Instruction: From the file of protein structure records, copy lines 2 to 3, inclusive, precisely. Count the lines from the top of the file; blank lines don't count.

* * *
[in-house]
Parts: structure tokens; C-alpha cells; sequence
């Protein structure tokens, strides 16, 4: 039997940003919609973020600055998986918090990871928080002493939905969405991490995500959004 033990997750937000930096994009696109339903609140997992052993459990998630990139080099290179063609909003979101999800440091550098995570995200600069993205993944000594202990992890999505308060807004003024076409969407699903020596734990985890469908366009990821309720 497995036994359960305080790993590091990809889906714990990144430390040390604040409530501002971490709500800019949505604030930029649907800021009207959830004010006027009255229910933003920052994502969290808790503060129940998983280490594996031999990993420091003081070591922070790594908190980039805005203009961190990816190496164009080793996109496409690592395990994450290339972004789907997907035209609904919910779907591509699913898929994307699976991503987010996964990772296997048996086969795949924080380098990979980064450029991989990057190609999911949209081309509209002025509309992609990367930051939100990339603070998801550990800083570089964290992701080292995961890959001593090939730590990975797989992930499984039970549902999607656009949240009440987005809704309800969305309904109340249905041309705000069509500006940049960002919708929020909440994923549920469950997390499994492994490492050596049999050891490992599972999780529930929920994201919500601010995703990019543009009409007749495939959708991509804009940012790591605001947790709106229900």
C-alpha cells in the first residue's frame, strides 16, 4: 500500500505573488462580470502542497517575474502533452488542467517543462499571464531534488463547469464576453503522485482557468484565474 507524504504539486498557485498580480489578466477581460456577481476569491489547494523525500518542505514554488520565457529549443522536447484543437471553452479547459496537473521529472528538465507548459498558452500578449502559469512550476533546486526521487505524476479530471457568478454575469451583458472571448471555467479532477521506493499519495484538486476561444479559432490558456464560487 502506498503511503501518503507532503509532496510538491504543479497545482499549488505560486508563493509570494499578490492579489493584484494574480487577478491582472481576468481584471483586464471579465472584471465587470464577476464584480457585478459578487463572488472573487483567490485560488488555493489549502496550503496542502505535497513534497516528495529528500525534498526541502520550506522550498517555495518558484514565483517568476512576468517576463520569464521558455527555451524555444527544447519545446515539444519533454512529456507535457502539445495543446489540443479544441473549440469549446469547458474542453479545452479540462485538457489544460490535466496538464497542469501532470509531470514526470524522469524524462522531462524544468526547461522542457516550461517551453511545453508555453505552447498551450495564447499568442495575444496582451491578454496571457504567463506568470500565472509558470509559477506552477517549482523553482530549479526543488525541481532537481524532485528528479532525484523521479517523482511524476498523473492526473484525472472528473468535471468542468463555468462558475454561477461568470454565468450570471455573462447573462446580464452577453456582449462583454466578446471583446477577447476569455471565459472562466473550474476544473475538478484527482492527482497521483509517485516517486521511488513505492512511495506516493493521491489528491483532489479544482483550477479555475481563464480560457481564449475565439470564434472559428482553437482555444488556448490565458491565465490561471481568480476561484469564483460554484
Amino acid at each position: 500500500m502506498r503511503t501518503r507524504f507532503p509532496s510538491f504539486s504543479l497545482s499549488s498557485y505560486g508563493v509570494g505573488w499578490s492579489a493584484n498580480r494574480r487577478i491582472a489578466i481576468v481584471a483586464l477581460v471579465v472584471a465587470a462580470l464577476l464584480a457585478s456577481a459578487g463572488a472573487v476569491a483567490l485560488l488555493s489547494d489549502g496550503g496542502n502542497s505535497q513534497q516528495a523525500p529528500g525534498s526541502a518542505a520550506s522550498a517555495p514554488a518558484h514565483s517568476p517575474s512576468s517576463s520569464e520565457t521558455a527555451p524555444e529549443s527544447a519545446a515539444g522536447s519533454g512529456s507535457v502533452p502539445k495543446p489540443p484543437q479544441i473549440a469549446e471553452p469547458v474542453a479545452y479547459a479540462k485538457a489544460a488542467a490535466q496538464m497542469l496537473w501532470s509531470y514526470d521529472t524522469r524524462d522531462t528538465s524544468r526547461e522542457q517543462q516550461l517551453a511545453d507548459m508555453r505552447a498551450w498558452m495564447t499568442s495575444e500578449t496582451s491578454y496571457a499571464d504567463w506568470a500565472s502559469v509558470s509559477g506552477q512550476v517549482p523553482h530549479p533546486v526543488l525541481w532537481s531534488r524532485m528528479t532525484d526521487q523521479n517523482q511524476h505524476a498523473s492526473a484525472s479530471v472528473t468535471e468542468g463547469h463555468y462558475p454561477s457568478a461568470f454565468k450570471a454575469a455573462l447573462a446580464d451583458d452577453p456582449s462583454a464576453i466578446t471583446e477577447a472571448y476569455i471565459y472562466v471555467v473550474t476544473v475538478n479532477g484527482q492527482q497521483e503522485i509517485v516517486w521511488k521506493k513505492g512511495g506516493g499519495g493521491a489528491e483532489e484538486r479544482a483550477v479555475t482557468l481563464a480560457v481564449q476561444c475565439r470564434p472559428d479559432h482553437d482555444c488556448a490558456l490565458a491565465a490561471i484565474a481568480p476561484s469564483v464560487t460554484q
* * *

Parts: structure tokens; C-alpha cells; sequence
């Protein structure tokens, strides 16, 4: 039997940003919609973020600055998986918090990871928080002493939905969405991490995500959004 033990997750937000930096994009696109339903609140997992052993459990998630990139080099290179063609909003979101999800440091550098995570995200600069993205993944000594202990992890999505308060807004003024076409969407699903020596734990985890469908366009990821309720 497995036994359960305080790993590091990809889906714990990144430390040390604040409530501002971490709500800019949505604030930029649907800021009207959830004010006027009255229910933003920052994502969290808790503060129940998983280490594996031999990993420091003081070591922070790594908190980039805005203009961190990816190496164009080793996109496409690592395990994450290339972004789907997907035209609904919910779907591509699913898929994307699976991503987010996964990772296997048996086969795949924080380098990979980064450029991989990057190609999911949209081309509209002025509309992609990367930051939100990339603070998801550990800083570089964290992701080292995961890959001593090939730590990975797989992930499984039970549902999607656009949240009440987005809704309800969305309904109340249905041309705000069509500006940049960002919708929020909440994923549920469950997390499994492994490492050596049999050891490992599972999780529930929920994201919500601010995703990019543009009409007749495939959708991509804009940012790591605001947790709106229900």